NFU responds to IPCC report on land use and climate change

An image of a farming landscape

The Intergovernmental Panel on Climate Change has issued a global report into land use and its impact on the climate.

In response to its findings, NFU President Minette Batters said: 

“Having gone through the report in detail, it is clear that the IPCC recognises the important role animal products play in a balanced diet, and when produced sustainably in low greenhouse gas emission systems actually part of the solution to climate change.

“It is therefore incredibly frustrating to see this inflated within some part of the media to recommending a reduction of meat consumption in the UK.

“I take this opportunity to reiterate that our aspiration to become net zero – reducing our greenhouse gas footprint and offsetting emissions – by 2040 does not mean downsizing agricultural production. This would only export our production to countries which may not have the same standards of environmental protection.

“Our plan for achieving our net zero goal is focused on making the most of our natural resources. With 65% of UK farmland best suited to growing grass, this means using our grasslands, which are also a huge store of carbon, to produce high quality beef and lamb.

“British farmers are determined to continue reducing methane emissions through a variety of methods, including dietary changes and breeding techniques. Alongside this, we are also looking for ways to continue to improve soil health and increase organic matter within our soils, which is one of our greatest assets".

“With last year’s weather extremes and the recent flooding in Yorkshire, there is no denying that we are already seeing the impacts of climate change and it is encouraging that the report recognises the threat the climate poses on food security. We now need to see government policies that will support the farming industry in delivering on its net zero ambition.”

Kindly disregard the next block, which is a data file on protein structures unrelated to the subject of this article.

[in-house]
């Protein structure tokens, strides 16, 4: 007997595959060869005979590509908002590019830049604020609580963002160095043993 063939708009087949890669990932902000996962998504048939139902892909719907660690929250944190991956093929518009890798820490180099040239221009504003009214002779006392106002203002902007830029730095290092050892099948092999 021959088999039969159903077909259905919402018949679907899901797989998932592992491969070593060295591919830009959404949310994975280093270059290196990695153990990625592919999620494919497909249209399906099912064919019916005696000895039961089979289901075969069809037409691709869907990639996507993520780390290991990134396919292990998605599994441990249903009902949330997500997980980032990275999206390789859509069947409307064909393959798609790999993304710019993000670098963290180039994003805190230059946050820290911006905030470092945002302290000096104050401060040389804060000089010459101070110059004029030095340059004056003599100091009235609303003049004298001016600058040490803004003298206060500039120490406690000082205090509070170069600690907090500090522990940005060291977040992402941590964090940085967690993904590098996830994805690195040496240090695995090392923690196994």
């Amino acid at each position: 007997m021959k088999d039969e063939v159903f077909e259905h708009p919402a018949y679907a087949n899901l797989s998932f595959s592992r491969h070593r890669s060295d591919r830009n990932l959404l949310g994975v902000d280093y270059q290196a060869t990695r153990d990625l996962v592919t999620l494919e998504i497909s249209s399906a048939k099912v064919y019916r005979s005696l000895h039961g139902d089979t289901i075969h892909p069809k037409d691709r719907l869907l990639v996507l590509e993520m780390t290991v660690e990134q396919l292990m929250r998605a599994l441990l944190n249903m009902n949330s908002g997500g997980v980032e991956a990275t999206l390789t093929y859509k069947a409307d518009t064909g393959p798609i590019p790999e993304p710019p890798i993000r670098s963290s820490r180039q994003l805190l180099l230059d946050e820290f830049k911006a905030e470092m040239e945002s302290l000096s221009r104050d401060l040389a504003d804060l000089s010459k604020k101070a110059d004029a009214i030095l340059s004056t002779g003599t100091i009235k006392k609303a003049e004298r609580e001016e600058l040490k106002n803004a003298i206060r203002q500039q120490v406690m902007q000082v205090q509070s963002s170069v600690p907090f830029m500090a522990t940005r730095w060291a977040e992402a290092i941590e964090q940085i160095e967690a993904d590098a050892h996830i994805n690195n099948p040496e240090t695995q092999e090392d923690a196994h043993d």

NFU in the media

On the day the report was published, NFU officeholders and board members were interviewed across a range of media.

nfu president minette batters interview on bbc news about ippc land use report_67665

  • NFU President Minette Batters was interviewed by BBC News at Ten where she said that livestock farmers produce high-quality meat using incredibly sustainable farming systems, and expressed her frustration that areas of the report such as food waste had been ignored in media reports.
  • NFU Vice President Stuart Roberts appeared on Channel 4 News where he explained that British farmers are leading the way in sustainable food production and that we need to look at global reports through a local lens. His interview from the BBC Radio 4 Today programme also featured on news bulletins across BBC radio stations including Radio 1 and 5 Live during the day, and he spoke on several regional BBC stations throughout the afternoon.
  • ITV News interviewed NFU livestock board member Hugh Broom who emphasised the role high-quality meat has to play in a healthy, balanced diet.
  • NFU combinable crops board chairman Tom Bradshaw spoke to BBC World Service about the impact of climate change on food production, explaining that farmers are on the front line of extreme weather.
  • Farming Today also covered the publication of the report and featured NFU Cymru member Abi Reader who said we need to take into account the greenhouse gas footprint of UK beef and dairy production rather than just the global picture.

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Last edited on: 08:08:2019

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  • Posted by: Mac YoungPosted on: 14/08/2019 22:28:59

    Comment: Would anyone at the NFU like to explain why an official complaint has not yet been made to OFCOM over the continued misrepresentation and biased reporting regarding our beef industry and climate change.
    The following is the OFCOM broadcasting code regarding News & Current Affairs, within the rules for television and radio programmes.news and current affairs: Broadcasters have a responsibility for maintaining due accuracy in news and due impartiality in news and current affairs.
    This clearly is not happening and certainly the BBC is in breach. Any other organisation would have launched a challenge by now, however the NFU seems strangely reticent.
    Thoughts?

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